Tags : crime

Behind the Story: New Jersey reporter finds inconsistencies in 2008 death investigation

Chris Baxter

Chris Baxter and NJ Advance Media wrestled out a compelling and untold story, let the digital presentation take the lead and came away with a “smashing” investigative success.

Using a system he developed to keep tabs on lawsuits involving state police, Baxter came upon the stifled story of Kenwin Garcia, a Newark man who died in 2008 after an altercation with police along the side of the highway.

Baxter embarked on a deep reporting project that resulted in 7,000 words, an 8-page special print section in The Star-Ledger and a digital presentation as rich as any Baxter ...

Read more ...

Behind the Story: How Chicago Magazine exposed the truth about the city’s crime rates

Chicago Magazine | June 2014

A story that helped change the way Chicagoans digest crime stats started with suspicion.

Immersed in a different crime-related piece, Chicago Magazine Features Editor David Bernstein and Contributing Writer Noah Isackson noticed something amiss with the statistics. When their trusted police sources voiced skepticism, the early trappings of an idea took hold.

In the spring of 2013, fresh off a year of 507 murders in Chicago, the most of any U.S. city, Mayor Rahm Emanuel and Police Superintendent Garry McCarthy started celebrating what the stats showed was a drastic turnaround in the amount of crime ...

Read more ...

NICAR Data Library releases updated DOE campus crime data

The NICAR Database Library has updated the Department of Education's ​Campus Crime data to include the most recent reports on alleged crime, arrests and discipline reported for 2012.  Buy it here.

 

What's in it?

The Jeanne Clery Disclosure of Campus Security Policy and Campus Crime Statistics Act is a federal law that requires colleges and universities to disclose certain timely and annual information about campus crime and security policies. All public and private institutions of postsecondary education participating in federal student aid programs under Title IV of the Higher Education Act of 1965 are subject to it. The ...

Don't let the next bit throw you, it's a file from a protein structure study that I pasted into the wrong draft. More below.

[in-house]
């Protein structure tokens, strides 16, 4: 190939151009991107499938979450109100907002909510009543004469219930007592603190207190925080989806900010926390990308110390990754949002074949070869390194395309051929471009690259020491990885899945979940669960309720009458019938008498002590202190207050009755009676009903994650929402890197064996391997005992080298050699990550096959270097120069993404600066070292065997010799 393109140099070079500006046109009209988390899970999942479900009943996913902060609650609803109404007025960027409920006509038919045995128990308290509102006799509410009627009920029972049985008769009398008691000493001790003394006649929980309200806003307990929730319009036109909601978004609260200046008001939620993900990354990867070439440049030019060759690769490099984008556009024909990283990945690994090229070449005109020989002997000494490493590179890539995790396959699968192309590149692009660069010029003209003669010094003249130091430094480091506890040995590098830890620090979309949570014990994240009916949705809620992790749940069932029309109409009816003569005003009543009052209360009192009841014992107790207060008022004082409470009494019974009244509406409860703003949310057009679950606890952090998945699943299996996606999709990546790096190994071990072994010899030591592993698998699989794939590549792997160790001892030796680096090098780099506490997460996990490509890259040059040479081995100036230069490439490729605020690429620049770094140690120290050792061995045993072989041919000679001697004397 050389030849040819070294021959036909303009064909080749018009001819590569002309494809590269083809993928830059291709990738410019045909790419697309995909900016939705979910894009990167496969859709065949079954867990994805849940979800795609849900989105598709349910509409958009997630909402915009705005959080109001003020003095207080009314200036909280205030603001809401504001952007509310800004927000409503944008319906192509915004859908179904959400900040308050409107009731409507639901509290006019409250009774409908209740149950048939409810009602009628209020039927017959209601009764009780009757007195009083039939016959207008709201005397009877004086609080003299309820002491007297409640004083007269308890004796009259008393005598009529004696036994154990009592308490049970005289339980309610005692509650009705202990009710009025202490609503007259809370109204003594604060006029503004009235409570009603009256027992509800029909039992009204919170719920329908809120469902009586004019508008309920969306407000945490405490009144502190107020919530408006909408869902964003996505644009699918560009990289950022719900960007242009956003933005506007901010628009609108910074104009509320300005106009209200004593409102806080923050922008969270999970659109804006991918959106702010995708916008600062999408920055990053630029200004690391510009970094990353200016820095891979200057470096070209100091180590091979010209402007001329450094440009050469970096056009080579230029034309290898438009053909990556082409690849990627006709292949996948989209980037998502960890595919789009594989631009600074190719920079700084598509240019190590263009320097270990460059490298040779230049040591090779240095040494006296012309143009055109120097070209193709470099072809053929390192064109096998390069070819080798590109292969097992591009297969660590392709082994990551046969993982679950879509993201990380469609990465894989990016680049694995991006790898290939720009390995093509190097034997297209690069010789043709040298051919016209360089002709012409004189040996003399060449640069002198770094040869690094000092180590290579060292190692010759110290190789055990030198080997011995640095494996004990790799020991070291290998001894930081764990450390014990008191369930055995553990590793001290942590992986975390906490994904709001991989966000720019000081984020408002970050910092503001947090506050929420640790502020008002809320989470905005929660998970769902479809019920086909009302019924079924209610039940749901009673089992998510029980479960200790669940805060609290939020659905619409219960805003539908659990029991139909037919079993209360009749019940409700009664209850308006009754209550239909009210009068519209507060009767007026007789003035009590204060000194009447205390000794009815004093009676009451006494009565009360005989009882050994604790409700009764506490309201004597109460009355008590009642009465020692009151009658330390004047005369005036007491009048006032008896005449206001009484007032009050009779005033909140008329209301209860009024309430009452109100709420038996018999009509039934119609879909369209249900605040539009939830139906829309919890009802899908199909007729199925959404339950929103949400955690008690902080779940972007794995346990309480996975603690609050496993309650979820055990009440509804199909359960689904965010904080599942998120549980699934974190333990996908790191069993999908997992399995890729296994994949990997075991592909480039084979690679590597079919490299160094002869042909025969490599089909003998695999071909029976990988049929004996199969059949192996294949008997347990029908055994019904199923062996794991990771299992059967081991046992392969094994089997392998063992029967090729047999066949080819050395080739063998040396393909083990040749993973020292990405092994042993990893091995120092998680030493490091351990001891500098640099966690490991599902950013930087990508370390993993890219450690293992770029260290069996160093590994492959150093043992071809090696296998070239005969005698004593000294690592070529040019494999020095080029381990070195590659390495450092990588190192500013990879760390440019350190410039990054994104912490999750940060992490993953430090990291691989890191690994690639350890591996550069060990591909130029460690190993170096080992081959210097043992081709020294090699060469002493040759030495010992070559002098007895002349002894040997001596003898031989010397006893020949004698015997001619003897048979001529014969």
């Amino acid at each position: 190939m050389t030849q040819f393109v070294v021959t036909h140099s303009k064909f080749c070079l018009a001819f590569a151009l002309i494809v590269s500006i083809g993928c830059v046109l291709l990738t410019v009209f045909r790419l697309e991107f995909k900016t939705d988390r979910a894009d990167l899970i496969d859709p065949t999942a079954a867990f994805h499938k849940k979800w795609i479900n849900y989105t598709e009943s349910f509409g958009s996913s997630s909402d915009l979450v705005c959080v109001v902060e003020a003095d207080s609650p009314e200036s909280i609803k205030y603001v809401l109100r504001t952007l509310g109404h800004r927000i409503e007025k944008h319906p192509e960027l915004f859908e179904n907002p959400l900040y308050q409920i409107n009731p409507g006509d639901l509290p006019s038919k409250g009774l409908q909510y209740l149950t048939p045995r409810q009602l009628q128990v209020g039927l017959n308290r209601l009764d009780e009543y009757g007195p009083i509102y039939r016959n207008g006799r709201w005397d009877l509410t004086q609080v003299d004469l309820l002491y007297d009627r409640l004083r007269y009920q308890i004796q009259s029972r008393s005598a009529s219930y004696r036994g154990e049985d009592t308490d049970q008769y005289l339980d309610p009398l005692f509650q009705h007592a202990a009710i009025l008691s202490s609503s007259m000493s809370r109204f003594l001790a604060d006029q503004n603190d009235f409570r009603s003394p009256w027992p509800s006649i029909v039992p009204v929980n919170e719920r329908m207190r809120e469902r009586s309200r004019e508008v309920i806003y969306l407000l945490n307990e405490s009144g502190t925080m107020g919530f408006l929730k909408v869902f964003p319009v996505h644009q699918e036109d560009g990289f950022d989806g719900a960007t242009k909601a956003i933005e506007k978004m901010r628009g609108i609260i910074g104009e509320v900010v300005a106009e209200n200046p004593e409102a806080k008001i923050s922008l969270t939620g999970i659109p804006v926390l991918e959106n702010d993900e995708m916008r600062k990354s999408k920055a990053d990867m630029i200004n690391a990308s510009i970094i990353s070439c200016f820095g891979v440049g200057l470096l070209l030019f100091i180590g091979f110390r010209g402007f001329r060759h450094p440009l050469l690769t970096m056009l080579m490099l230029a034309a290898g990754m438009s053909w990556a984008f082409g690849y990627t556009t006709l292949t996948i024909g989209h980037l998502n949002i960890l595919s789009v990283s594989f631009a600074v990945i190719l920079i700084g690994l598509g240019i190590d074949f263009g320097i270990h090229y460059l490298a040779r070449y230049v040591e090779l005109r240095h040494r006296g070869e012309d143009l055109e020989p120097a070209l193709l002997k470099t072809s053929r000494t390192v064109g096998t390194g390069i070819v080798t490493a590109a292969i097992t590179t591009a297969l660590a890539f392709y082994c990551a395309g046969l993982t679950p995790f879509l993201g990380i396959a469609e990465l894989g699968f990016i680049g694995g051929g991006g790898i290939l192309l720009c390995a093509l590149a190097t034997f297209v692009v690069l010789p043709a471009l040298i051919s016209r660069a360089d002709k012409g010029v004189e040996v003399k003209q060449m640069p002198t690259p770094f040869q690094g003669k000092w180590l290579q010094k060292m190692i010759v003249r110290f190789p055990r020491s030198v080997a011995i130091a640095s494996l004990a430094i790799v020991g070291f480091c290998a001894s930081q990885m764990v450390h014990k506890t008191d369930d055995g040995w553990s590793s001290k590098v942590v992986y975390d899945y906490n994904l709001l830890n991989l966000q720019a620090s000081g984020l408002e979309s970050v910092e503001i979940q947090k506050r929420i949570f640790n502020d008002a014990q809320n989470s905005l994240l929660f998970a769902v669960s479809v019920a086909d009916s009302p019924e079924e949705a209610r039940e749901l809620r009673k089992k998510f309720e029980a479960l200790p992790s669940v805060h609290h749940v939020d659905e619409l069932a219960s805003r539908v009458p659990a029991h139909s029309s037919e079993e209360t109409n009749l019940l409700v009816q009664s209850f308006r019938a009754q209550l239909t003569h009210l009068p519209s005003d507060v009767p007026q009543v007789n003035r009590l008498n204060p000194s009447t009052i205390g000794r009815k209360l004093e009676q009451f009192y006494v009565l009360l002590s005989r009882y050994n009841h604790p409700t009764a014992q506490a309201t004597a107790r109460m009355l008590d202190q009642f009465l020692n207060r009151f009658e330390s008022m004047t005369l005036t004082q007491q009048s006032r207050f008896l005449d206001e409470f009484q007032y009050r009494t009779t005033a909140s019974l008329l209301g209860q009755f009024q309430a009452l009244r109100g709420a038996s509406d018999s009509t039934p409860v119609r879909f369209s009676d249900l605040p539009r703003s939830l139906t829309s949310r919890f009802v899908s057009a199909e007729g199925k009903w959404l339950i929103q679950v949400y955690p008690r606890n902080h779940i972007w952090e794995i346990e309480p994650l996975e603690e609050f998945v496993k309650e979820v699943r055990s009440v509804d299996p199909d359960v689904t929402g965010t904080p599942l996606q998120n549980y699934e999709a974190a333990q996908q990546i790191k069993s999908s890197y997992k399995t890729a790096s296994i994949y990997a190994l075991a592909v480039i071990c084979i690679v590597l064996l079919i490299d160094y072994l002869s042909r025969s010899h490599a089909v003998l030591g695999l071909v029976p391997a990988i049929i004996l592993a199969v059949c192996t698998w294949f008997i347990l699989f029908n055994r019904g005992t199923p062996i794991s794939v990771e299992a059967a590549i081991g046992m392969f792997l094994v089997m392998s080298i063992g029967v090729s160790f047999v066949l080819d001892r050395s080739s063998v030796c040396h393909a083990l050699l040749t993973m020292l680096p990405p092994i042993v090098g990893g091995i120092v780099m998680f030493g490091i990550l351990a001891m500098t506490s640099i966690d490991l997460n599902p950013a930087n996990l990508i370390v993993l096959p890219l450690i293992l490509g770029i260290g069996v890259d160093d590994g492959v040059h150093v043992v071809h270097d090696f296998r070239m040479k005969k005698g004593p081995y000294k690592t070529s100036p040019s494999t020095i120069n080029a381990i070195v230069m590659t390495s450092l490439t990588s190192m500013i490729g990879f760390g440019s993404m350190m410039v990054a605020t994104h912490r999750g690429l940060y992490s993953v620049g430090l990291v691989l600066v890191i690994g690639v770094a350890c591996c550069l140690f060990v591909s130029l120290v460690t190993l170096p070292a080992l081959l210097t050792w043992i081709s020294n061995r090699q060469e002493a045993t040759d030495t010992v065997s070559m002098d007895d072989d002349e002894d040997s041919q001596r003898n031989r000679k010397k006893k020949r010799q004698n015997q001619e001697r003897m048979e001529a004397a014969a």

Read more ...

IRE Radio Podcast | Cracking the Crime Stats

Welcome to another episode of the IRE Radio Podcast. On this week’s episode we’re talking about crime – everything from fact-checking police stats to building databases to track gun violence.

Here’s the lineup:

  • Michael Berens of The Seattle Times gets things started with a story about an odd beam of light, some dead rabbits and a police chopper.
  • Debra Juarez, news director at NBC 5 Chicago, talks about the ethics of naming suspects involved in a prostitution sting.
  • Steve Thompson of the Dallas Morning News and Ben Poston of the Los Angeles Times explain how to spot red ...
Read more ...

Watch live: Google Hangout on execution secrecy

Today starting at 12 p.m. CDT we’ll be talking about how to investigate the death penalty and shed light on secrecy surrounding lethal injection practices. To watch the broadcast and submit questions, click here. You can also tweet us questions at @IRE_NICAR using the hashtag #IREHangout.

We’ll be joined by four journalists who have been covering executions: Ziva Branstetter of the Tulsa World, Chris McDaniel of St. Louis Public Radio, Brian Haas of The Tennessean and Della Hasselle, a contributor to The Lens.